To date, there have been 2,373 NASCAR Sprint Cup races contested since the series began competition on June 19, 1949 at Charlotte Speedway. However, NASCAR official records only recognize winners for 2,372 of those events. The lone Sprint Cup race without a NASCAR acknowledged winner is the 1971 Myers Brothers Memorial 250
Nascar has never acknowledged Bobby Allison’s untainted Cup Series victory at Winston-Salem, North Carolina Aug. 6, 1971, it's known as the Bowman Gray race.
Bowman Gray Stadium, the oldest NASCAR-sanctioned weekly short track in the sport. Bill France Sr. himself began promoting races here in 1949 with Alvin Hawkins, whose grandson, Gray Garrison, still runs the place.
Built as a football stadium in 1937 during the later years of the Depression, midget race cars took to the dirt quarter-mile oval ringing the playing field a decade later.
The football history of the stadium is also quite storied. Players such as Brian Piccolo, the 1964 ACC Player of the Year who led the nation in rushing and scoring, played his home games in Bowman Gray. Piccolo would later become famous as the teammate of Gale Sayers with the Chicago Bears, and the subject of the 1971 film Brian's Song.
Twenty-nine Grand National/Winston Cup events were run at Bowman Gray between 1958 and '71. Richard Petty became the first driver in NASCAR history to win 100 races when he went to Victory Lane at The Stadium on Aug. 22, 1969.
The last Cup race here is debated to this day due to Nascar management throwing the paperwork away, but Bobby Allison won on Aug. 6, 1971. In fact, a few days after the race, NASCAR issued its official news bulletin race report which documented Allison as the winner of the event.
Allison, who won three Daytona 500s, had seven starts at Bowman Gray, winning twice. His last race there was on Aug. 6, 1971, when he won the Grand National Race.
Between 1968 and 1971, NASCAR promoted Grand American races for what were known as pony cars. These Mustangs, Camaros, Cougars, Firebirds and Javelins generally ran standalone events but often were invited to help fill Grand National (now, Cup) grids.
The first combined race was at Bowman Gray Stadium, and Allison’s Mustang won ahead of Richard Petty’s Plymouth, Jim Paschal’s Javelin, Buck Baker’s Firebird and Dave Marcis’ Camaro. Ten of the 29 entries were GA cars. Less than half the starting field remained after the demolition derby style racing where GN (big heavy cars) drivers took out their frustrations against the faster, lighter, more nimble and more likely to win odds on favorites the GA cars (Mustangs, Camaros) which didn't have to pit for fuel and tires as often
Richard Petty is pretty darn honorable about it, though, he isn't putting up a fight to see that Allison get the recognition he earned, and deserves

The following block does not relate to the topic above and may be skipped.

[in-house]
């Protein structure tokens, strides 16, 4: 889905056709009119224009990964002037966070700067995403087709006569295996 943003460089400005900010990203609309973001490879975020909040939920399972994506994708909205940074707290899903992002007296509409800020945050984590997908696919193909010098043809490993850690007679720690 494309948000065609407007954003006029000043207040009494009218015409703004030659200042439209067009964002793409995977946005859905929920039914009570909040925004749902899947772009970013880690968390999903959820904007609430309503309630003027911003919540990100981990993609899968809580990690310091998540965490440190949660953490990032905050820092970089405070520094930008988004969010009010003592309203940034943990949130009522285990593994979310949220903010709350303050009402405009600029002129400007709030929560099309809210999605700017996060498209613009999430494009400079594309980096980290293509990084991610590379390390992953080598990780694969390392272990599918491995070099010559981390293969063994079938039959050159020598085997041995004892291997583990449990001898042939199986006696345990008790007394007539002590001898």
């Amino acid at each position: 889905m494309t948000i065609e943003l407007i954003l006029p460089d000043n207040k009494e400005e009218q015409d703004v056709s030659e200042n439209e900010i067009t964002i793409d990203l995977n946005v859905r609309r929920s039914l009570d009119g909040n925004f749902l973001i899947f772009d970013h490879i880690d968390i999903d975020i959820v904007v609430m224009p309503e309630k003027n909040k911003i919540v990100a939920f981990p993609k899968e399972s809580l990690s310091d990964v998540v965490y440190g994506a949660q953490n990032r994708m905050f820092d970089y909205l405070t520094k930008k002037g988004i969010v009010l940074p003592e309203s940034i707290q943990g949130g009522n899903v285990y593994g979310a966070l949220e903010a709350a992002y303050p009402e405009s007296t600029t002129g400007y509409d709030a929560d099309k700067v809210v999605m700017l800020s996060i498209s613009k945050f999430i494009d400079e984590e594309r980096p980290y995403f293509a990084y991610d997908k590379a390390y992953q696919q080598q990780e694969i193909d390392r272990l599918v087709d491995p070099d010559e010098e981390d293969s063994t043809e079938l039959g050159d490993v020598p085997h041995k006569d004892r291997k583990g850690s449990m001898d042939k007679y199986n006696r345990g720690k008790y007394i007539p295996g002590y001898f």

Understandably, Petty was unhappy with the grid and the results. “I figured something like this would happen,” he said at the time. “They’ll probably win all these (combination) races. (Cup) racing isn’t supposed to be filled with Mustangs and Camaros.” Forty-six years later, he felt no different. “Bobby won, but shouldn’t have gotten credit for it,” he insisted at Daytona Beach in July. “The cars weren’t the same; those cars were too different. I shouldn’t have gotten credit, but Bobby shouldn’t have, either. That was a Cup race, and he wasn’t in a Cup car.”
NASCAR credits Allison with 84 victories. His Bowman Gray start and resulting top-five/top-10 finish are among his career stats—but not the victory. Inexplicably, Tiny Lund won two combination races later that season and both are on his career résumé. Another oddity: NASCAR shows Allison with 10 Cup victories in 1971, while another section of the same record book shows 11. Marcis feels Allison deserves credit for winning in a Mustang since Lund is credited for winning twice in a Camaro.
Darrell Waltrip and Allison are tied for fourth all-time, but getting Bowman Gray on Allison’s résumé would move him past Waltrip, 85-84. That alone would give the 80-year-old Hall of Famer immeasurable joy for the rest of his days.
NASCAR historian Buz McKim is also at a loss to explain what happened, calling it “one tough situation.” He said that a since-deceased NASCAR executive once told him Allison’s car had been disqualified several days after the race. “But that’s as much as he’d say,” McKim said. (FYI: There’s no evidence supporting the late executive’s claim. Also, cars back then were inspected on the spot; if the Mustang was legal that Saturday night, it wouldn’t have been disqualified later.)
“This may be one that will never be settled. ... It’s still the only NASCAR race without an official winner,” McKim said.
The NASCAR HOF doesn't count the win and pole he got in the Mustang toward his official statistics; however, they do count those races toward his official number of Cup races. Those races count as starts but there are no starting or finishing positions attributed to them.
Nascar.com also does not list the Aug 6, 1971 race as a win for Petty
So why, does Nascar have no trouble giving wins to the cheats in the recent season?
Joey Logano was busted after winning at Richmond in May, Denny Hamlin after winning the Cup and Xfinity races at Darlington in September,
Chase Elliott after finishing second in the Playoff opener near Chicago in September
and Clint Bowyer after finishing third in the Playoff race at Martinsville in October.
Despite the rules violations, those finishes remain official because NASCAR simply doesn’t vacate checkered-flag results.
That’s why Richard Petty’s 1983 victory at Charlotte — the 198th of his untouchable 200 — remains official despite his car’s oversized engine and illegal tires.